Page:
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Read the full story here: The American Cancer Society and Color Health announce a partnership aimed at increasing access and adherence to cancer screening and prevention.

The American Cancer Society and Color Health announce a new partnership.

News & Articles

Color makes public health happen where public life happens

Othman Laraki

Othman Laraki headshot in office
for Series E blog post

You may have seen news recently of our Series E financingI’d like to share a bit more about how we intend to use this new capital to create something that can truly transform the way we deliver healthcare services in this country. 


One thing we have learned again and again is that there is an exponential dropoff in the use of healthcare services as they become less convenient. And it turns out that there’s an almost exponential uptick in people’s ability to use healthcare services as they become more convenient! 


Color provides the infrastructure that delivers essential services capable of improving outcomes across large populations by bringing those services directly into their everyday lives. By bringing critical services like vaccinations and simple diagnostic tests to you at your workplace, to your kids at their school, or at your place of worship or even at home, Color makes public health happen where public life happens.


We believe this to be one of the biggest opportunities in healthcare. We are only currently scratching the surface of what is possible, but every healthcare service that Color runs today shares the same attributes: 

  1. There is tremendous value in making it dramatically more accessible; 
  2. They are possible to distribute through a digital model that doesn’t require a large amount of clinical infrastructure; and,
  3. Through that digital platform we can monitor and report data that will help make important decisions and improve health outcomes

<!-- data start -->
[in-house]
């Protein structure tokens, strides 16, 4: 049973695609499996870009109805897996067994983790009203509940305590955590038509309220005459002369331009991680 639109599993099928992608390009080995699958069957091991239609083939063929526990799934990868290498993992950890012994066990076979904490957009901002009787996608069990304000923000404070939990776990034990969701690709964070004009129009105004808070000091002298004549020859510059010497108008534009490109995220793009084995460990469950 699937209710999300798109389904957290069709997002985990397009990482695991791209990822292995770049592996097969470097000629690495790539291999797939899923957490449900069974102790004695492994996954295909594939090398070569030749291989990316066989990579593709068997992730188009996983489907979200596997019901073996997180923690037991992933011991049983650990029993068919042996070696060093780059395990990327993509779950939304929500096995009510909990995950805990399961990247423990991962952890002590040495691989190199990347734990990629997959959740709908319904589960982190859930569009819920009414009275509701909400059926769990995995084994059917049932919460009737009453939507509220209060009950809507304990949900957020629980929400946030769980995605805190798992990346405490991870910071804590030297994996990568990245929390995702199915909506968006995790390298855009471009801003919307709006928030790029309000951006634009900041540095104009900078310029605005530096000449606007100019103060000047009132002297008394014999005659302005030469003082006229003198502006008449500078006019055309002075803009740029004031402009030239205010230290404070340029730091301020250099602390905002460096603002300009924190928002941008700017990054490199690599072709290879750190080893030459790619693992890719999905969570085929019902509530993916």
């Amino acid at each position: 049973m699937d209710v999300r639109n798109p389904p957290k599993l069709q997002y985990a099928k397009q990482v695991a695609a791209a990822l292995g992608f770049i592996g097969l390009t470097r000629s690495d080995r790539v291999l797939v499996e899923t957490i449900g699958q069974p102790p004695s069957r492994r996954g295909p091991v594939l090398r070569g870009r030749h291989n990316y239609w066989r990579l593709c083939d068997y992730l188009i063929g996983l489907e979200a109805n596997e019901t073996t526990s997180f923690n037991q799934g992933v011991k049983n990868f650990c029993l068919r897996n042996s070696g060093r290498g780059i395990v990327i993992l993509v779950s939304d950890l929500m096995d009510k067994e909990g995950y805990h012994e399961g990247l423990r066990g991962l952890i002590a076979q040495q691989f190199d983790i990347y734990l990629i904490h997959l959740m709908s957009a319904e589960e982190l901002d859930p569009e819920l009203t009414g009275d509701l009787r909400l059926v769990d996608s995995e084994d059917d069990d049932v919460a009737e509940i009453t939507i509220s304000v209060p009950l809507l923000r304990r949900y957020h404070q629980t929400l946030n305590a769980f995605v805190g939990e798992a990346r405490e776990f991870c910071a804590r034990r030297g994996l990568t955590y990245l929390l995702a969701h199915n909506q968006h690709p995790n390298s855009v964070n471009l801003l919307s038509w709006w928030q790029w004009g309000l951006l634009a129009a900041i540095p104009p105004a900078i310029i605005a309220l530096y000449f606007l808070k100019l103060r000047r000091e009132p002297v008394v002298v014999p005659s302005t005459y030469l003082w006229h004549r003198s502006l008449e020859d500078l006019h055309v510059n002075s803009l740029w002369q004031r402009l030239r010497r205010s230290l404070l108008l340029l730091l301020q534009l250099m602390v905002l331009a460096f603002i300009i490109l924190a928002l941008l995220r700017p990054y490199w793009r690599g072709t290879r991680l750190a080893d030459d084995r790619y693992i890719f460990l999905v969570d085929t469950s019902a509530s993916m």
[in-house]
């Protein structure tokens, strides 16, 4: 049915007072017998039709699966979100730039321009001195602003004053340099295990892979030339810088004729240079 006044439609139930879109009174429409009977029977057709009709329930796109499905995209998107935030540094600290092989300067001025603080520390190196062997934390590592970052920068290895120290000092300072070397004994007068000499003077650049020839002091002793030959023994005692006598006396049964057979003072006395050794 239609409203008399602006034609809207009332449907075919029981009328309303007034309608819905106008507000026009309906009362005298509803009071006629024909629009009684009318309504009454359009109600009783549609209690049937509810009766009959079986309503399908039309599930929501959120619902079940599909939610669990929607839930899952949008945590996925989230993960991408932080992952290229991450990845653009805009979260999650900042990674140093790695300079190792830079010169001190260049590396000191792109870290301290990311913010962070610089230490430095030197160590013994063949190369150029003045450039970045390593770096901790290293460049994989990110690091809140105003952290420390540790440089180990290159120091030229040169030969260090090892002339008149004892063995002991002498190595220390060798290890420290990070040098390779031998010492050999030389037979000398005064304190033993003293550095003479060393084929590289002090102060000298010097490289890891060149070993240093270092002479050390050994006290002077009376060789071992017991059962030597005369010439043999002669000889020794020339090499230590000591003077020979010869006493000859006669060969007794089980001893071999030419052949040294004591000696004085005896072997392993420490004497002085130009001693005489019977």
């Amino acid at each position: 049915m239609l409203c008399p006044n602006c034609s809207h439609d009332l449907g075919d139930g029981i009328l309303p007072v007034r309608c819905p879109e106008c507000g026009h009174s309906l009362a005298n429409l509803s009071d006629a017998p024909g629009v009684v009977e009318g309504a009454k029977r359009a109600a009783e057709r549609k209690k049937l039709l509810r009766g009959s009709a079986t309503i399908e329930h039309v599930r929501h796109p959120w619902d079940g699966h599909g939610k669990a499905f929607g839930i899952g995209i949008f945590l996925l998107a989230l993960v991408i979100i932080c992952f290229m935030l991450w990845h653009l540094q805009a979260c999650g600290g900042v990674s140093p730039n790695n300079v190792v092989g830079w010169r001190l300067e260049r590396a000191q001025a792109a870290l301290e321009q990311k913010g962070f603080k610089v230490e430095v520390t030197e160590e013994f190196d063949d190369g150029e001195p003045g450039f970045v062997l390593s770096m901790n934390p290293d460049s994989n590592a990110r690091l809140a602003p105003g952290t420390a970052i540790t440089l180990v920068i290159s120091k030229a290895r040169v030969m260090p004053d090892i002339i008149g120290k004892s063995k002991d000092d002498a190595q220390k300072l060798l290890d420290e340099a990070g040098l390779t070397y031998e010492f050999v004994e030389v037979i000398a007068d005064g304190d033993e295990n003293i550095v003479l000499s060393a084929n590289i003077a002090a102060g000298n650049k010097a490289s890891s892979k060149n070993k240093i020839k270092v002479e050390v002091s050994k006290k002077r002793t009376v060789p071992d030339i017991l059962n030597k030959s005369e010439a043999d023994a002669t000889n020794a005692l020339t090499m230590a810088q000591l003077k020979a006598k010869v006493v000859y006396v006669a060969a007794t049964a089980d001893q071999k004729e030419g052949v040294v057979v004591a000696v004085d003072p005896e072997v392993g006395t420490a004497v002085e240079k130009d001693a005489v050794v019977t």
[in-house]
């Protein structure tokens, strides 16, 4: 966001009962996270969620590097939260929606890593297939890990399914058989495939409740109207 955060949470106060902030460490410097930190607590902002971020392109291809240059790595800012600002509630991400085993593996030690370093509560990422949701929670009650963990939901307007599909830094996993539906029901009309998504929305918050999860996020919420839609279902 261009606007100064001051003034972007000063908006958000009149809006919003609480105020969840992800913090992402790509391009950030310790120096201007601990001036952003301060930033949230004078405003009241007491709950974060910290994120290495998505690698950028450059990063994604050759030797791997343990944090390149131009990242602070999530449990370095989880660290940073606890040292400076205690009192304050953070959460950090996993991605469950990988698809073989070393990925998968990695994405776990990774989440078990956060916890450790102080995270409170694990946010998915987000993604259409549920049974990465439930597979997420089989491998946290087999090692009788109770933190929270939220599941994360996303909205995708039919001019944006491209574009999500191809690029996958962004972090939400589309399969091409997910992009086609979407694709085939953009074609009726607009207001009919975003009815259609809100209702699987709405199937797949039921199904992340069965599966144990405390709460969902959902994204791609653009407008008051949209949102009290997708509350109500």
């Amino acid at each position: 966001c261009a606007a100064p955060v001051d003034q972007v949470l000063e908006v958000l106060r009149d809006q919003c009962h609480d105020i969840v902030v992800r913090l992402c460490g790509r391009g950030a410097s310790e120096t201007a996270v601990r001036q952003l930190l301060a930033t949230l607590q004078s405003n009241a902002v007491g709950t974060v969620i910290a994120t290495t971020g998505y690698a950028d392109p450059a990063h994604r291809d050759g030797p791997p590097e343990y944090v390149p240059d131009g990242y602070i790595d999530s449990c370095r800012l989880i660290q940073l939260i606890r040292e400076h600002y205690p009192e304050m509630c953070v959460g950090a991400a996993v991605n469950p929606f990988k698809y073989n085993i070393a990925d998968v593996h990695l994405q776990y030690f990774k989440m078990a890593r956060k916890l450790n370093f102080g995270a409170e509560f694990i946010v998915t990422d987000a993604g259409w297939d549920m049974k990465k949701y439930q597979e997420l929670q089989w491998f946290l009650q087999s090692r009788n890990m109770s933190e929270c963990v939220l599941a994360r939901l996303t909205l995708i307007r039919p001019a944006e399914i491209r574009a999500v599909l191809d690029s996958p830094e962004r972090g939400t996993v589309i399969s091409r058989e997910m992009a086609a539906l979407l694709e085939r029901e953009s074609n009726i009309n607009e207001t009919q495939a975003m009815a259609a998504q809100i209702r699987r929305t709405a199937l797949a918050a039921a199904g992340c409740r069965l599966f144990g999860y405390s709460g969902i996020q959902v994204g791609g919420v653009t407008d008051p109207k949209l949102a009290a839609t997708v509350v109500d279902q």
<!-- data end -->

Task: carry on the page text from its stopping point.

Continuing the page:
A huge category of healthcare services can be unlocked through our model: think about metabolic disease management, women’s health services, sexually transmitted disease programs, and even mental health support.


We also know that achieving equity in our health system requires us to think about ease of access in a whole new way. And yet many of the healthcare services that can dramatically improve public health – whether a simple test or administering a vaccine – don’t actually require being in a hospital, at a doctor’s office, or even at your local pharmacy.


Everyone working across healthcare understands that there is a lot more we can do to keep people healthy rather than relying on treating people only when something goes wrong. As we make progress on that front, we’ll dramatically improve health outcomes in this country while at the same time spending less on care. There’s incredible upside to making relatively low-cost, essential services widely accessible and accountable in a way that today’s system is simply not equipped to deliver.


One important trend that was catalyzed by the COVID-19 pandemic is that institutions – whether that’s local governments and public health departments, or employers or schools – are taking a greater role in the health and safety of their populations. The interests and incentives of these institutions are aligned with the creation of an alternative healthcare delivery model designed for fast and effective scaled programs. Sometimes critical infrastructure that is built during times of crisis can be utilized after that crisis for the benefit of everyone. That’s what we believe we’ve built over the last 18 months. 


To all of our partners, thank you as always for entrusting us with the incredible responsibility and privilege of improving the health of your populations.  And to the Color team, you have performed at heroic levels during extraordinarily challenging times.  I am continually humbled and inspired by all of you.


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